If you’re anything like me, getting out of bed in the morning is difficult. I’ve developed a pattern throughout the years that helps me wake up and keeps me motivated.
Prior to Bed
For me, one of the most difficult aspects of the day is getting up and remaining awake. This involves a few deceptions.
Eat a spoon of nut butter (or sunflower butter if you’re allergic) before you go to sleep; this helps with blood sugar levels and may help you feel more rested the following day. Getting into bed between 9pm and 11pm does offer some advantages, as it allows for more non-REM sleep earlier in the evening, which is thought to be more restorative.
One of the most important lessons I’ve learned is that sleeping in beyond your alarm will only make you sleepier, and research indicates that even if you feel sluggish upon awakening, sleeping in will make you sleepier. The easiest approach to combat that grogginess is to have an apple and a glass of water. The apple contains fructose, nutrients, and water, which help you rehydrate after eight hours without meals.
Additionally, I’ve utilized the trick of keeping a bottle of hot sauce on the bedside. When I awake, I take a little quantity of spicy sauce, which wakes up my heart enough to prevent me from falling asleep again. Following that, you’ll want to begin exercising. The reason for this is that you will be less inclined to delay and will be experiencing endorphins, which are an excellent motivator.
Any activity that increases your heart rate can benefit you. Ideally, 15 minutes of high intensity interval training or a brief run will increase your breathing and heart rate. However, yoga is an excellent kind of body meditation and a wonderful method to wake up.
Wim Hof’s Method
Following a 15-minute workout, a five-minute Wim Hof breathing practice and a cold shower are very beneficial. While the cold water is strenuous, it leaves you feeling energized and has been proven to help with colds, flus, and even anxiety. After that, you may sit down to work and feel confident in your ability to overcome any obstacle (as a cold shower is a pretty tough one.)
Journaling and meditation
A short five- or ten-minute meditation before to work may prime your mind for any activity. Following meditation, your brain produces alpha waves, which have been shown to decrease tension and anxiety. After that, you may utilize the time to establish daily objectives and remind yourself of monthly goals. It’s also a wonderful opportunity to conduct some short journaling, which typically consists of 2-3 minutes of writing and helps you stay focused.
I utilized a three-section journal.
Part one is thankfulness; it has been shown that being grateful for the good things in life makes individuals happier and less stressed. Even little details like enjoying your breakfast, the weather, or a comfortable bed are an excellent place to start. It reprograms your brain to concentrate on what you have rather than on what you lack. It’s critical to write them down since the act of writing helps them stick in your memory.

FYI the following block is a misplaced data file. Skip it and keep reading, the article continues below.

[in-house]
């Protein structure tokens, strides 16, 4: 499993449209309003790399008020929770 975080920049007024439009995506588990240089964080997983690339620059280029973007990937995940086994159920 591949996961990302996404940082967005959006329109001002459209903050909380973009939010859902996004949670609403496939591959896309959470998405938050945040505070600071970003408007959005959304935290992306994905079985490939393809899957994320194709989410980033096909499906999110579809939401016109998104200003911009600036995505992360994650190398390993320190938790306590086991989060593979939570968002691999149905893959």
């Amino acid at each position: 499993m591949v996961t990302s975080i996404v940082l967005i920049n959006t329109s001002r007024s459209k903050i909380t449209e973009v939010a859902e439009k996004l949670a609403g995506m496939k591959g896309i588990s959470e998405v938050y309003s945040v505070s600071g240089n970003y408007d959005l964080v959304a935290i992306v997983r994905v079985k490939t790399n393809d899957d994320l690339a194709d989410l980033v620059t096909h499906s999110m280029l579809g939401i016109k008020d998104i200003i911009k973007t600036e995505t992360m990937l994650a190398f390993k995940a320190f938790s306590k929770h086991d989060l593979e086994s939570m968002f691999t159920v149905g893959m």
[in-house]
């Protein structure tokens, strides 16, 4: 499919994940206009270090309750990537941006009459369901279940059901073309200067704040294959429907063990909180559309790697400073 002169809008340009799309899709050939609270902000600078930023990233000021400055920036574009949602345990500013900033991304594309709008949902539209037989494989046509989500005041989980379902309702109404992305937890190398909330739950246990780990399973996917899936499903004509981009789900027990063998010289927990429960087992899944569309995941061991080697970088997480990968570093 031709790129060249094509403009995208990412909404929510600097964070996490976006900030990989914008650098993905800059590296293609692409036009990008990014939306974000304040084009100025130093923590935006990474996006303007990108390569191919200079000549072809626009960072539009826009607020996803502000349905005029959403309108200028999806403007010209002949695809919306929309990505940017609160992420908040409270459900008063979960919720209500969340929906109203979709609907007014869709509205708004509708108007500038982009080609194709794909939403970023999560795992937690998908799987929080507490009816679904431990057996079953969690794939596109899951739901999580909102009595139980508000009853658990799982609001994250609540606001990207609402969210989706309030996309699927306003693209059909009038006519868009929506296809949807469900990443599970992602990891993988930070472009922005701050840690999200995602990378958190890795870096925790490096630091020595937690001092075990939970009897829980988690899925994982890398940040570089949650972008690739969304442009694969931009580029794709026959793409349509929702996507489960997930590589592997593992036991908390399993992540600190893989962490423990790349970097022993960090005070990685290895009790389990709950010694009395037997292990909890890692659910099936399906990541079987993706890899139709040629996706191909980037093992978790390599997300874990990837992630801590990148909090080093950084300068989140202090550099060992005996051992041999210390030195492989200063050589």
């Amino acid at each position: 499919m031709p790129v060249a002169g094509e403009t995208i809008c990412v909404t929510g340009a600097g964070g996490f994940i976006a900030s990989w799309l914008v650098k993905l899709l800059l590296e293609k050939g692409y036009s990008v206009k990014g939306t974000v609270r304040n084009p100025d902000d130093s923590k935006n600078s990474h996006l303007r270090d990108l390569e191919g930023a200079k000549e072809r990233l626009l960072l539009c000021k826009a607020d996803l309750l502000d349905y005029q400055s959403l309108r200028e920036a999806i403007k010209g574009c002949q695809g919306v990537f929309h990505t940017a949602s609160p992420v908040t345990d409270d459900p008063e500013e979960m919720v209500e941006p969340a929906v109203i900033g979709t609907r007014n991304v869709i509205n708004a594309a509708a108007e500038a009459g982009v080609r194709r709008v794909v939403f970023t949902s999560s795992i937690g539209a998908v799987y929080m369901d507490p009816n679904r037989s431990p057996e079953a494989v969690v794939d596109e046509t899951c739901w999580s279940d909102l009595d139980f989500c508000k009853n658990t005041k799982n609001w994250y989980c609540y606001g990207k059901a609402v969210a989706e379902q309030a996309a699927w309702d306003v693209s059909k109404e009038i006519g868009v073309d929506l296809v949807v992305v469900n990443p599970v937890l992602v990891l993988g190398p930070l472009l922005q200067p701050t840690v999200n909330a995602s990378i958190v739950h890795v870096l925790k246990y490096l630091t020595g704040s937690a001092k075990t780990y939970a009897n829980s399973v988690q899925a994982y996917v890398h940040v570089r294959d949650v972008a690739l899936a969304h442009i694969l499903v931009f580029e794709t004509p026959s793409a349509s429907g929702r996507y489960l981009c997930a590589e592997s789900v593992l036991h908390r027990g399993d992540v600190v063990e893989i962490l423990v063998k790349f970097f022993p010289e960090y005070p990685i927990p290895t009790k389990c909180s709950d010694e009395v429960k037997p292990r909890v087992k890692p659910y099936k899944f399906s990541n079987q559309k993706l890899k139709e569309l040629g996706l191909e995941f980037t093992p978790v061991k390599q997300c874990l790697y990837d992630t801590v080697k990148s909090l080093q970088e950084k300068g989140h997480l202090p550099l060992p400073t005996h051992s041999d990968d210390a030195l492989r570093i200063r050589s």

The second section is red/blue. This promotes discipline. I highlight the positive things I did (meditated, exercised) in blue and the negative things I did (got to bed late) in red. It aids in holding oneself responsible and resolving problematic behaviour.
The third section is about recalling past achievements and envisioning future ones. It’s a simple ‘what do I want?’ Repeatedly writing down your objectives strengthens them and makes it simpler to work and concentrate when you understand why you are working. It’s also a method to assess if you still want those things. Remembering success serves as a reminder to yourself of the hard work you’ve put in and the accomplishments you’ve made. It serves as a reminder that you are capable of more of this kind of achievement.
A smoothie containing berries, protein, oats, almonds, and spinach helps me start the day off right. It’s packed with fiber, protein, and vitamins, plus it’s quick to prepare and eat.
Eliminating distractions and creating a to-do list
Numerous successful individuals depend on lists of “what not to do” as well as “must do” items. For me, the primary things I avoid are multitasking, forecasting the future, concentrating on what I don’t want, and ruminating on the past. Having these “not to dos” in front of you serves as a reminder to reject any intrusive ideas or behaviors. One of the most effective strategies I’ve found for maintaining concentration is to check my phone just after I’ve finished meditating and then stash it in my backpack or someplace out of reach. This way, it does not distract me and I break the habit of monitoring alerts immediately upon their occurrence.
The whole procedure takes about 45 minutes to an hour and prepares you for a day in which your productivity and motivation are significantly higher than on days when you don’t.